'I only stop when both colour and light match. I cannot escape from colour it is my fate and nature - my eyes must have been dazzled forever. The impact between two colours creates light, but whether it be true or false, this "theory" does make me paint'. (Chafic Abboud, artist's notebook, May 1982)
The tremendous success of the Chafic Abboud retrospective, which recently took place at the Institut du Monde Arabe in Paris (March-August 2011), clearly reflects the international recognition of Abboud as one of the most important modern Lebanese artists of the 20th century. Abboud's arrival in Paris in 1947 undeniably marked a turning point in his artistic career. With the death that same year of one of the 'Nabis' fathers Pierre Bonnard (1867-1947), Abboud's compositions would always subtly express the artist's admiration and interpretation of the way in which both Bonnard and his fellow Nabis artist Edouard Vuillard (1868-1940) sought to depict light and its intrinsic dimension. Yet Abboud also assimilated the different techniques and approaches to abstract art being explored by Roger Bissire (1886-1964) and Nicolas de Stal (1914- 1955) at that time. His works of the early 1950s are a witness of Abboud's familiarity with abstraction as they show a conscious and sudden move from his paintings embedded with a folkloric Lebanese character towards an almost dream-like Parisian abstract art.
Composition (Beirut) of 1972 is perhaps one of Abboud's most intriguing paintings with its unusual composition of a deep majestic blue background from which emerge vibrant pigments and organic shapes amalgamated into a small opening at the centre of the canvas. With no obvious figurative element present in this painting, giving it the label 'abstract' work would seem incorrect, as Abboud used these abstract shapes and juxtapositions of colours as artistic vehicles to capture the essence of light. Hence the seemingly kaleidoscopic area at the centre of the painting ingenuously creates not only a dramatic contrast with the monochromatic background but further provokes a game of reflection of light between the different pigments, enhanced by the thick white and bright ochre streaks of paint to the right and below this dazzling flecked patch.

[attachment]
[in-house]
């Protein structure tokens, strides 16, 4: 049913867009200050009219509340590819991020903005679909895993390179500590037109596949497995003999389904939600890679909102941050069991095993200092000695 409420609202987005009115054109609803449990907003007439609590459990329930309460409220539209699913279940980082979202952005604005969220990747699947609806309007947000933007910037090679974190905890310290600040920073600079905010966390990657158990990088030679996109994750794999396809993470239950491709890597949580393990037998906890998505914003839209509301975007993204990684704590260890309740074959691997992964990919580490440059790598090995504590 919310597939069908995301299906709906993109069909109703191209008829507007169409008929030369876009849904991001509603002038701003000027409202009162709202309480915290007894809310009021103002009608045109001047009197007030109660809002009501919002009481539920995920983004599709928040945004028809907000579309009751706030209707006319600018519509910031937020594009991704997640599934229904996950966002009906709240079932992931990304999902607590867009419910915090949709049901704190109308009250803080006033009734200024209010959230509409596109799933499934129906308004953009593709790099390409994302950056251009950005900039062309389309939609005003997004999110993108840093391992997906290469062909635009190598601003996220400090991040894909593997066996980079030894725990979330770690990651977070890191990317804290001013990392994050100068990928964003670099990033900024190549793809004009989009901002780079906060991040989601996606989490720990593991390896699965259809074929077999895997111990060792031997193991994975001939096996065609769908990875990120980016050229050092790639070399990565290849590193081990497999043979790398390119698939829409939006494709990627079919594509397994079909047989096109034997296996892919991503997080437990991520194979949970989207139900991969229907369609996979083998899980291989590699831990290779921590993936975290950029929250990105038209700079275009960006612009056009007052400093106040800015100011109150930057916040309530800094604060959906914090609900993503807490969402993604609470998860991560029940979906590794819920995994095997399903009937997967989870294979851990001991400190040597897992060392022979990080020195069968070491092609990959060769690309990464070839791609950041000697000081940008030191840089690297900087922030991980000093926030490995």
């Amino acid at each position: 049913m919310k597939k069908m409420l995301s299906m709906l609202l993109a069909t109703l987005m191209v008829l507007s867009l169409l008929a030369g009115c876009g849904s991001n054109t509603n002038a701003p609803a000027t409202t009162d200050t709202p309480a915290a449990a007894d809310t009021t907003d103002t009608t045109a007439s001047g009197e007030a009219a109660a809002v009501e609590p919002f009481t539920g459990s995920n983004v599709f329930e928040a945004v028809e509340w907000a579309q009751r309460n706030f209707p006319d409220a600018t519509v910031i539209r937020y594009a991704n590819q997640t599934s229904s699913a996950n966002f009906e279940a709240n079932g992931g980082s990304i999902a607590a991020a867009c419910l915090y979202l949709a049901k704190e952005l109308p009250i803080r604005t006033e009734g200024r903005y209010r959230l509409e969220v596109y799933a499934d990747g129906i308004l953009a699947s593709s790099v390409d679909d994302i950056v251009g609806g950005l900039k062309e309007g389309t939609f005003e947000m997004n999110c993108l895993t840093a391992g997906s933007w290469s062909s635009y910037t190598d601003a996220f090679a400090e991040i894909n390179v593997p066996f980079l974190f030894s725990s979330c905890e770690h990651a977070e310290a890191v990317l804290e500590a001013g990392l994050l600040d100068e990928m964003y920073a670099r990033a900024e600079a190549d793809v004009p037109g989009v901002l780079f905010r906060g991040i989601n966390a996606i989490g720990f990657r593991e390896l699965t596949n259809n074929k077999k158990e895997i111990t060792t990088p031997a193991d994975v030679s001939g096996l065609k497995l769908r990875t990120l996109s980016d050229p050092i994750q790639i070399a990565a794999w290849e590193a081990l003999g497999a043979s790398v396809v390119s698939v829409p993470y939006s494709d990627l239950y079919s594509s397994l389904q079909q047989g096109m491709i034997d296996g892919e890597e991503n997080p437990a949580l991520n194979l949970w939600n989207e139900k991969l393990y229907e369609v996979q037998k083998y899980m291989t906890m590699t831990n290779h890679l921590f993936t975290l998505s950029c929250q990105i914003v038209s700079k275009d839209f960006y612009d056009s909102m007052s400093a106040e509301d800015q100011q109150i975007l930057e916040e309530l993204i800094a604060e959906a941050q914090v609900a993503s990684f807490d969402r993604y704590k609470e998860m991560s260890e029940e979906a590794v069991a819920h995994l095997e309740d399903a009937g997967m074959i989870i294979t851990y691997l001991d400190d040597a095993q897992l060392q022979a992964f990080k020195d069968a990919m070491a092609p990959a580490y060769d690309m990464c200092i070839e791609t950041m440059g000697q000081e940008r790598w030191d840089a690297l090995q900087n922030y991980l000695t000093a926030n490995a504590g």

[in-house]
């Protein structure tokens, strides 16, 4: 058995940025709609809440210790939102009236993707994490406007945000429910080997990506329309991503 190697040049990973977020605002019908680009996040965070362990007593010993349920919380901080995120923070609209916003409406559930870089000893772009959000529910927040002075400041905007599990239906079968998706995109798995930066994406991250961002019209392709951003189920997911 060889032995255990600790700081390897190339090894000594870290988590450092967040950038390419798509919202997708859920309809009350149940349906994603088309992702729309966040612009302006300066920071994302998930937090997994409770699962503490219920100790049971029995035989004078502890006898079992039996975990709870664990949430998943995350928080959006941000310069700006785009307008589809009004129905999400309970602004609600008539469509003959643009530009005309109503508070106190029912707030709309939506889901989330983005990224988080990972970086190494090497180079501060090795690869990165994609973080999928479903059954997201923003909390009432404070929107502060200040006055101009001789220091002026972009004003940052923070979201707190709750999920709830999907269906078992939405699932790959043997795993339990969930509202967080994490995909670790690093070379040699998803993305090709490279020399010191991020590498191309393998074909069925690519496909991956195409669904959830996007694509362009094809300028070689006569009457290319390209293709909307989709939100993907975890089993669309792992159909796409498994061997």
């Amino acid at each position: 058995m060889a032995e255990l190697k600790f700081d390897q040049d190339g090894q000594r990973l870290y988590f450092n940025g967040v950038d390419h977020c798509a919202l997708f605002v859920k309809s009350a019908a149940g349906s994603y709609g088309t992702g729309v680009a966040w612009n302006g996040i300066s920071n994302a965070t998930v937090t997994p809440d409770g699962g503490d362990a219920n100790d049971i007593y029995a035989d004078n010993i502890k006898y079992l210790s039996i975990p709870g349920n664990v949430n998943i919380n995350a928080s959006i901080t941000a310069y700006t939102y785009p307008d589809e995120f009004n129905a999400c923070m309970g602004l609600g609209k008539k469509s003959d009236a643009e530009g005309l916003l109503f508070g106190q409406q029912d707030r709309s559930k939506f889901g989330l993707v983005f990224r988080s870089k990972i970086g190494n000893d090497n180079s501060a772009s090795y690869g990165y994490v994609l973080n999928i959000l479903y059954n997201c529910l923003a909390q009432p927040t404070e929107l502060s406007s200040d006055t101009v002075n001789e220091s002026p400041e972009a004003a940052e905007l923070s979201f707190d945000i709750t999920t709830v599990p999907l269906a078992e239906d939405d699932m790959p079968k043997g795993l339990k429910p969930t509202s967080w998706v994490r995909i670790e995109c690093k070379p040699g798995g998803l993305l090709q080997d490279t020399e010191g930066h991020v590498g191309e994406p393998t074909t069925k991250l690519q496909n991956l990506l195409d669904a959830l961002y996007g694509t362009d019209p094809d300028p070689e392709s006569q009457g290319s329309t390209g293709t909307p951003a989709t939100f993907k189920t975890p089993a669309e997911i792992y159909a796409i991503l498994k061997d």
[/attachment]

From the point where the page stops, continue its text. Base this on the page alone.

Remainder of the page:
Through these white stretches of impasto, Abboud seems to pay tribute to Nicolas de Stal and specifically to one of the latter's masterpieces, Le Parc Des Princes, executed in 1952. This series comprised of six paintings exploring the theme of the famous Parisian sports stadium called 'Parc Des Princes'. De Stal and his wife attended a France-Sweden football match there in March 1952, which transformed the painter with all its colours and movements, inspiring him for his series depicting the footballers in action. Abboud's Composition (Beirut) appears to particularly resonate the second version, one of the two most monumental compositions of the series. De Stal's Parc des Princes works were highly criticised by his fellow abstract painters as he was accused to have abandoned abstraction to give way to figuration. The paintings are nonetheless still very abstract, yet like Abboud's compositions, they refer to a specific scene or memory from reality. De Stal's flat organic shapes of impasto are employed to represent the footballers on the field, whereas Abboud similarly displays the paint onto the canvas with the aim of depicting the light and atmosphere extracted from the scene he is painting.
Rich textures in the painting's surface, complex patterned areas, creative medleys of radiant pigments glowing on the canvas and delicate hints to reality are some of the ingredients necessary for the making of Chafic Abboud's unparalleled compositions, of which the present lot is a unique example. Vacillating between abstract and figurative art, his paintings are a manifesto for freedom, colour, light and joy as well as being a permanent bridge between the art scenes of France and Lebanon, and that of Lebanon and the Middle East.